Children’s commissioner Maggie Atkinson has volunteered to lead a national debate on how agencies assess risk when it comes to children’s safeguarding.
Responding to a question after her keynote speech at Community Care LIVE, Atkinson said she agreed with the questioner that risk of emotional harm and risk to the spiritual well-being of children was currently ignored “at our peril”.
“With Tim Loughton, who has such long experience in this role, there is hope in this new ministerial team and I wouldn’t be surprised if he wanted to have that national debate and I would want to be involved in that debate.
“If a body is needed to spearhead and facilitate that debate then I happily put my office forward to do that.”
Atkinson said she had had a brief conversation with the new secretary of state, Michael Gove, and although his personal passion was education, which would be where the government will legislate first, “he did say in a letter to his staff that he wanted to strengthen children’s services.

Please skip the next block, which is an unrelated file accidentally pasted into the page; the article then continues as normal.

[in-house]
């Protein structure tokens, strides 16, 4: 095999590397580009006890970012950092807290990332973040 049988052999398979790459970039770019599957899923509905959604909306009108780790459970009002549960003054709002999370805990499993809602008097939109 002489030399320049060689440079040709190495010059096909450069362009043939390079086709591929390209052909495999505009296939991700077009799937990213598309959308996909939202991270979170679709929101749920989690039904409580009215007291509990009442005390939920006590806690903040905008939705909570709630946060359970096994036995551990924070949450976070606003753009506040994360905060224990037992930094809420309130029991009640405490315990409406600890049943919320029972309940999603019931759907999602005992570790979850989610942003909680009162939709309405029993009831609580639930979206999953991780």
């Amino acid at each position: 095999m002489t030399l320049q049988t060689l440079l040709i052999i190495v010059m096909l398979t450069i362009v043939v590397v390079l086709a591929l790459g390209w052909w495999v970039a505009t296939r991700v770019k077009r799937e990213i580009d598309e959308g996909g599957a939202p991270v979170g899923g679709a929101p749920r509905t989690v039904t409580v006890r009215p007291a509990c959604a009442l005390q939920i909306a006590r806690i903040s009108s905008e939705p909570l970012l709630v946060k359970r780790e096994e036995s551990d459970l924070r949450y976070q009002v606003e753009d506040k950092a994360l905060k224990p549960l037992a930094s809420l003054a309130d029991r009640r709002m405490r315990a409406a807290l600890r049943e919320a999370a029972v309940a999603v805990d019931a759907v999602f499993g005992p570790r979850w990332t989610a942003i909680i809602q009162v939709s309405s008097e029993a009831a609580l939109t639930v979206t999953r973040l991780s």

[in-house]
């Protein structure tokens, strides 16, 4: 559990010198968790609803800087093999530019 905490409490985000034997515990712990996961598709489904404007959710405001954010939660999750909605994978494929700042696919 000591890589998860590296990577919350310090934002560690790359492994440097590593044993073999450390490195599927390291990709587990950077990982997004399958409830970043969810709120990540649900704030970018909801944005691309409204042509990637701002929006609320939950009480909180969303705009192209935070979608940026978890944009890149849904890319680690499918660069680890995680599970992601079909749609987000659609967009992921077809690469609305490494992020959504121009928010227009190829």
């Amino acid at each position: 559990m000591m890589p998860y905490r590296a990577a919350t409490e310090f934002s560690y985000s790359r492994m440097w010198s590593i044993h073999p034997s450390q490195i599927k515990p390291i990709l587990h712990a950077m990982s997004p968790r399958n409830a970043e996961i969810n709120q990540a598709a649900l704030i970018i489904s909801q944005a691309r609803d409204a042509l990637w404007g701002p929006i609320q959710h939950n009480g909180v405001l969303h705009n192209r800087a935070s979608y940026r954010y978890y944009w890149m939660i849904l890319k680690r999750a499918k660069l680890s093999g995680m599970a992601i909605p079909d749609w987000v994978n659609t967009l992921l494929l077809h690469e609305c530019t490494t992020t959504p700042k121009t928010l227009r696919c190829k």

“Tim Loughton is a passionate campaigner on vulnerable children and in Sarah Teather we have someone with a strong background in housing which is often a key problem area for these families.
“They may have changed the name of the department but they haven’t come in and busted it apart as they could have done, they’re not going to rescind Every Child Matters.”
Atkinson also said she did not feel professionals should be too concerned over whether structures such as children’s trusts exist.
“If we get hung up on structures will will run ourselves into the sand. I think like Macbeth in most localities there is blood stepped so far it would be as bloody to go back as to go on. The benefits of partnership working and holding to account will not go away.”
She said her policy priorities over the next six months will be working out how to ensure the opening up of the family courts was implemented to ensure children did not feel they could not tell their stories and she was also going to focus heavily on safeguaarding for children in young offender institutions, alternative detention options for asylum seeking children and the future shape of serious case reviews.